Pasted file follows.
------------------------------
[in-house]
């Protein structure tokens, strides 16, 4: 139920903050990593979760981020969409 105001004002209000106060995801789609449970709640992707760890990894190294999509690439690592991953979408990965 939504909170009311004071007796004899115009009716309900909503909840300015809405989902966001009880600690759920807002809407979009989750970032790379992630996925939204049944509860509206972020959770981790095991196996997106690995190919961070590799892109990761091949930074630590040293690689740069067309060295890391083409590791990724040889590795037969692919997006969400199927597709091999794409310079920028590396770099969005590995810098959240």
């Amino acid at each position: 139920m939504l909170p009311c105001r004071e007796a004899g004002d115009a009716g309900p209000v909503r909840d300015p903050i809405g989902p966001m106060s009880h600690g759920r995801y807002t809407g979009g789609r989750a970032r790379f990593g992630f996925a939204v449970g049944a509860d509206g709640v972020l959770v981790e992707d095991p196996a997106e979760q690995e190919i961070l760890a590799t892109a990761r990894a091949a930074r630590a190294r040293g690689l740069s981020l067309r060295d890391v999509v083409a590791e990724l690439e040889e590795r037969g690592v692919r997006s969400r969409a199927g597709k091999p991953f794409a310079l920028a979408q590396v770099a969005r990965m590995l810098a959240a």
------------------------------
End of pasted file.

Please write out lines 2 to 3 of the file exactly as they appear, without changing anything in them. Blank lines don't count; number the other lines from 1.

């Protein structure tokens, strides 16, 4: 139920903050990593979760981020969409 105001004002209000106060995801789609449970709640992707760890990894190294999509690439690592991953979408990965 939504909170009311004071007796004899115009009716309900909503909840300015809405989902966001009880600690759920807002809407979009989750970032790379992630996925939204049944509860509206972020959770981790095991196996997106690995190919961070590799892109990761091949930074630590040293690689740069067309060295890391083409590791990724040889590795037969692919997006969400199927597709091999794409310079920028590396770099969005590995810098959240």
């Amino acid at each position: 139920m939504l909170p009311c105001r004071e007796a004899g004002d115009a009716g309900p209000v909503r909840d300015p903050i809405g989902p966001m106060s009880h600690g759920r995801y807002t809407g979009g789609r989750a970032r790379f990593g992630f996925a939204v449970g049944a509860d509206g709640v972020l959770v981790e992707d095991p196996a997106e979760q690995e190919i961070l760890a590799t892109a990761r990894a091949a930074r630590a190294r040293g690689l740069s981020l067309r060295d890391v999509v083409a590791e990724l690439e040889e590795r037969g690592v692919r997006s969400r969409a199927g597709k091999p991953f794409a310079l920028a979408q590396v770099a969005r990965m590995l810098a959240a």